MARIA RAMOS: Yeah. Yes. And so there can certainly be new situations, circumstances that you might be faced with that you haven’t experienced before where you may not have a boundary in place for a situation like that. But I always say it’s important to go with your gut feeling and what is going on for you in that moment, and to be able to identify what’s happening and understand that. And from there, figuring out what is it about that instance that made you feel uneasy or uncomfortable, and then consider what would be a healthy boundary to communicate that in the future.

ELAINY MATA: Can we go deeper into that, of how your body feels and reacts in certain ways?


ELAINY MATA: I think what’s been confusing for me is trying to identify what is my gut and what is fear. I think just recently I found out that fear exists in my chest. I feel it. I feel the tightness in my chest, and that’s when I know, okay, I’m scared. Which by the way, that’s been happening for the past 48 hours, and I’m like, I don’t talk to Maria until Monday. But I’ve been journaling a lot. I’ve been journaling a lot.

MARIA RAMOS: Good, I’m proud of you. I’m very happy to hear that. Star therapist moments, as I say.

ELAINY MATA: Yay. Oh my gosh, it’s been brutal.

MARIA RAMOS: Yeah, we can definitely go deeper into that if you’d like.

ELAINY MATA: Yeah, it was hard for me to identify in my body what is a good feeling and what is a bad feeling. Can you explain to me how you can tap in and listen to your body in certain situations and what it’s telling you?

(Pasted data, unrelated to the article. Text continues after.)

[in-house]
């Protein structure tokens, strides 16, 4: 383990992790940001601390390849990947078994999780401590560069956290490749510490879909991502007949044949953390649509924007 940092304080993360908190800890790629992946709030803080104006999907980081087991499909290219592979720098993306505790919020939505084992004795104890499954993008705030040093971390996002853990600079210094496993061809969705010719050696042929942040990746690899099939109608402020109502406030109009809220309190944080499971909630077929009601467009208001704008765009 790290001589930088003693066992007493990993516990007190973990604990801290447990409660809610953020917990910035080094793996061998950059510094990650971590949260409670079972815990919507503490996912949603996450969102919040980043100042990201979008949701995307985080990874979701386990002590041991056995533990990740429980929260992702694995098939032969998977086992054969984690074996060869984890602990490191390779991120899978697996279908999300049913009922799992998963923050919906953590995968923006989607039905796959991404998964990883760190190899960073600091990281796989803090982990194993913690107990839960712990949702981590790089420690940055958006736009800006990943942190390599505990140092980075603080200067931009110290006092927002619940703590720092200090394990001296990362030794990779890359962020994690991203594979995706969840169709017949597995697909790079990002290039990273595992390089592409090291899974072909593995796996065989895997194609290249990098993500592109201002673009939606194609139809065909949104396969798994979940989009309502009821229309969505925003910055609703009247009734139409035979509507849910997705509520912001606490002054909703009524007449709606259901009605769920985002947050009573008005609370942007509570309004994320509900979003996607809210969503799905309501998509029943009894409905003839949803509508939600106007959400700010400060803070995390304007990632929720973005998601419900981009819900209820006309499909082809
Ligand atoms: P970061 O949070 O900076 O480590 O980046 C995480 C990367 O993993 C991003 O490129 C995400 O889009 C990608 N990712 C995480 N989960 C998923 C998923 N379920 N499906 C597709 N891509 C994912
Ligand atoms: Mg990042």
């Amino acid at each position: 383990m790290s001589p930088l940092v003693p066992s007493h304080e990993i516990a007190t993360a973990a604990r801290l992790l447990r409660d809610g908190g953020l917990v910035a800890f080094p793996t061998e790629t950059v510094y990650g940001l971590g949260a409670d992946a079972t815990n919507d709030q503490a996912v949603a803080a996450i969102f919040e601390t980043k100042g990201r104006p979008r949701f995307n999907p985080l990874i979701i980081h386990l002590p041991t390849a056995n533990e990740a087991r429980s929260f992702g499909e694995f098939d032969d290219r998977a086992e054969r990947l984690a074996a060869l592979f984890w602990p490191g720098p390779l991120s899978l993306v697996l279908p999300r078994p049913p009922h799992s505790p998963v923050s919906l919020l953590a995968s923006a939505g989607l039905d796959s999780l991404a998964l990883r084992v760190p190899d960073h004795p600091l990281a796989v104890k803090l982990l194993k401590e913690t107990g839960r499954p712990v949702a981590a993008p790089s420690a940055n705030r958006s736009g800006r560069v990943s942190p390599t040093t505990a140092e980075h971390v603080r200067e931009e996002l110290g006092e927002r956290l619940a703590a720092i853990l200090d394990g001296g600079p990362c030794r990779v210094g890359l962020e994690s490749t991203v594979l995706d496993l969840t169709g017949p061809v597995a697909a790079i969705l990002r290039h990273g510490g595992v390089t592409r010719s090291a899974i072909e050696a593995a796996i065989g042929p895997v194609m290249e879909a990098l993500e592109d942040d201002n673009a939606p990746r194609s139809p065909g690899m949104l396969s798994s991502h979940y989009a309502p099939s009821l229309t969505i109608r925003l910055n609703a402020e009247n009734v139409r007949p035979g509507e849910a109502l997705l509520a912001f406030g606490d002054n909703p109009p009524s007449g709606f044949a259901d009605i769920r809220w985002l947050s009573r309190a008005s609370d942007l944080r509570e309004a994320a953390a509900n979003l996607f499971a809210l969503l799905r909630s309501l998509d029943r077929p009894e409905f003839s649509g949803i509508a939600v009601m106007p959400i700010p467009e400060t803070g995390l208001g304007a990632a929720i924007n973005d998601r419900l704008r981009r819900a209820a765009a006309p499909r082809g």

MARIA RAMOS: Yeah, absolutely. So it’s definitely different for everyone, and everyone may have a different kind of physical reaction or internal reaction happening for them. I can use myself an example. I learned that over time when something is not sitting well with me, for example, I feel almost like an immediate, it’s like a little kick in my gut. Like, oh, this doesn’t feel right, something’s wrong here. But I don’t know what exactly it is. I need time to process and figure out why it is, and I’m feeling that way. Everyone has different physical reactions. That could be a change in temperature in the body. You mentioned for you that you feel it in your chest. Some people can feel the stress or the aftermath of it in the neck, or some people can feel it around their feet and their ankles, and so it’s very different for everybody. And so once you start listening to those cues though, you start figuring out what they’re connected to. And that will also help in helping you determine, well, was this a boundary crossing or maybe I just took the information in a different way in the moment, but now I’m processing? It doesn’t feel like a boundary crossing.